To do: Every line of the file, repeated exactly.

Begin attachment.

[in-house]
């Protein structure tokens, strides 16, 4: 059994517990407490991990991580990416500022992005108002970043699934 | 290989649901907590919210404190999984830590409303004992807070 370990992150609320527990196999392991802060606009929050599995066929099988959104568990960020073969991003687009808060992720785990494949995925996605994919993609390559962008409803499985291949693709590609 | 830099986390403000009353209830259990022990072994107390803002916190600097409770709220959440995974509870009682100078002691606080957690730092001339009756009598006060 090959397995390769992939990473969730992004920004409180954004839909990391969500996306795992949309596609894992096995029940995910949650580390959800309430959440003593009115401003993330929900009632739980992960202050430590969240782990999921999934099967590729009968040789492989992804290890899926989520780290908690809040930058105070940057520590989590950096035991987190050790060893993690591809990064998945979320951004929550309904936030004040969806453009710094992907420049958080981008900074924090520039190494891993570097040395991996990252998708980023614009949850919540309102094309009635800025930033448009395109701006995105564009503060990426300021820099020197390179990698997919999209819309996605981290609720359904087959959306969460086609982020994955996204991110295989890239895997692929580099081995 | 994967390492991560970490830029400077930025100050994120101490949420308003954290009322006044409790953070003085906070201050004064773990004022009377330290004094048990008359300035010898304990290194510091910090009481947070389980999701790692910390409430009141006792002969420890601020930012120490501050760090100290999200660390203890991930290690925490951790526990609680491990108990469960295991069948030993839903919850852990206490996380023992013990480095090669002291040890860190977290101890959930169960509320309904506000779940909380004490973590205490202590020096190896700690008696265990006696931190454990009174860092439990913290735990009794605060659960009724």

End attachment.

[in-house]
């Protein structure tokens, strides 16, 4: 059994517990407490991990991580990416500022992005108002970043699934 | 290989649901907590919210404190999984830590409303004992807070 370990992150609320527990196999392991802060606009929050599995066929099988959104568990960020073969991003687009808060992720785990494949995925996605994919993609390559962008409803499985291949693709590609 | 830099986390403000009353209830259990022990072994107390803002916190600097409770709220959440995974509870009682100078002691606080957690730092001339009756009598006060 090959397995390769992939990473969730992004920004409180954004839909990391969500996306795992949309596609894992096995029940995910949650580390959800309430959440003593009115401003993330929900009632739980992960202050430590969240782990999921999934099967590729009968040789492989992804290890899926989520780290908690809040930058105070940057520590989590950096035991987190050790060893993690591809990064998945979320951004929550309904936030004040969806453009710094992907420049958080981008900074924090520039190494891993570097040395991996990252998708980023614009949850919540309102094309009635800025930033448009395109701006995105564009503060990426300021820099020197390179990698997919999209819309996605981290609720359904087959959306969460086609982020994955996204991110295989890239895997692929580099081995 | 994967390492991560970490830029400077930025100050994120101490949420308003954290009322006044409790953070003085906070201050004064773990004022009377330290004094048990008359300035010898304990290194510091910090009481947070389980999701790692910390409430009141006792002969420890601020930012120490501050760090100290999200660390203890991930290690925490951790526990609680491990108990469960295991069948030993839903919850852990206490996380023992013990480095090669002291040890860190977290101890959930169960509320309904506000779940909380004490973590205490202590020096190896700690008696265990006696931190454990009174860092439990913290735990009794605060659960009724």